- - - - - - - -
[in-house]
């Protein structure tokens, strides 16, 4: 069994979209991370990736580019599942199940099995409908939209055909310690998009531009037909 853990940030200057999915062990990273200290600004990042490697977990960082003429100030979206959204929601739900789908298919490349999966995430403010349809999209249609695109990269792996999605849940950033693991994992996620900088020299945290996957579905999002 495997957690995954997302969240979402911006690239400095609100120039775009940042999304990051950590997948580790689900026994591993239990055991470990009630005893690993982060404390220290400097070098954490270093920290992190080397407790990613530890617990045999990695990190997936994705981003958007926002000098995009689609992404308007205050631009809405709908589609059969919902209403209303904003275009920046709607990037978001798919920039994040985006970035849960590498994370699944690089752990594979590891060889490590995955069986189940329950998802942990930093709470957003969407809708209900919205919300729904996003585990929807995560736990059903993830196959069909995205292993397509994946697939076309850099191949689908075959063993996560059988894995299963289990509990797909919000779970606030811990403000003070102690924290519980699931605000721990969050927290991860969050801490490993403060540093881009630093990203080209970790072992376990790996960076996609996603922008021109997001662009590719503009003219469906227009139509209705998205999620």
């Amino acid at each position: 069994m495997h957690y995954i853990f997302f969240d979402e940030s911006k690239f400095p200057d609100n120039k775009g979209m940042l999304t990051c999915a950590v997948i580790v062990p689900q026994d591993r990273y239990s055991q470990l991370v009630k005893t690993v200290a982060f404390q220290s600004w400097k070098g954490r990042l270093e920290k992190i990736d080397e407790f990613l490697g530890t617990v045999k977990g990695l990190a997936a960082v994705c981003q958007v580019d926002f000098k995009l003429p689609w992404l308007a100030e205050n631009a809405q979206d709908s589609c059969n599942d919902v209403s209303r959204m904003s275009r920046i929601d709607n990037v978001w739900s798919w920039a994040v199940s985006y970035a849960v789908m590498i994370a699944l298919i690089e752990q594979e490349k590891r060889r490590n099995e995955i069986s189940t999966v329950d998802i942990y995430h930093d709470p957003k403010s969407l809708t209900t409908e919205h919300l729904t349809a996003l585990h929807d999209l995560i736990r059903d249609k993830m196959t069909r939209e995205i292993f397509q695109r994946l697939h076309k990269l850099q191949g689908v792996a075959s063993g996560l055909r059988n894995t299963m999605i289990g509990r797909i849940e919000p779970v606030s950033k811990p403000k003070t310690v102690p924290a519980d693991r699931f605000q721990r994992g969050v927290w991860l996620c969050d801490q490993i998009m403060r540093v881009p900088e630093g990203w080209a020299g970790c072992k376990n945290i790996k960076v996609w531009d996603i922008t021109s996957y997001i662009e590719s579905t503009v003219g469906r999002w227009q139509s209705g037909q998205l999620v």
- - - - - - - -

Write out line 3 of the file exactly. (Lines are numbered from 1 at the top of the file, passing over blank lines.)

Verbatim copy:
């Amino acid at each position: 069994m495997h957690y995954i853990f997302f969240d979402e940030s911006k690239f400095p200057d609100n120039k775009g979209m940042l999304t990051c999915a950590v997948i580790v062990p689900q026994d591993r990273y239990s055991q470990l991370v009630k005893t690993v200290a982060f404390q220290s600004w400097k070098g954490r990042l270093e920290k992190i990736d080397e407790f990613l490697g530890t617990v045999k977990g990695l990190a997936a960082v994705c981003q958007v580019d926002f000098k995009l003429p689609w992404l308007a100030e205050n631009a809405q979206d709908s589609c059969n599942d919902v209403s209303r959204m904003s275009r920046i929601d709607n990037v978001w739900s798919w920039a994040v199940s985006y970035a849960v789908m590498i994370a699944l298919i690089e752990q594979e490349k590891r060889r490590n099995e995955i069986s189940t999966v329950d998802i942990y995430h930093d709470p957003k403010s969407l809708t209900t409908e919205h919300l729904t349809a996003l585990h929807d999209l995560i736990r059903d249609k993830m196959t069909r939209e995205i292993f397509q695109r994946l697939h076309k990269l850099q191949g689908v792996a075959s063993g996560l055909r059988n894995t299963m999605i289990g509990r797909i849940e919000p779970v606030s950033k811990p403000k003070t310690v102690p924290a519980d693991r699931f605000q721990r994992g969050v927290w991860l996620c969050d801490q490993i998009m403060r540093v881009p900088e630093g990203w080209a020299g970790c072992k376990n945290i790996k960076v996609w531009d996603i922008t021109s996957y997001i662009e590719s579905t503009v003219g469906r999002w227009q139509s209705g037909q998205l999620v």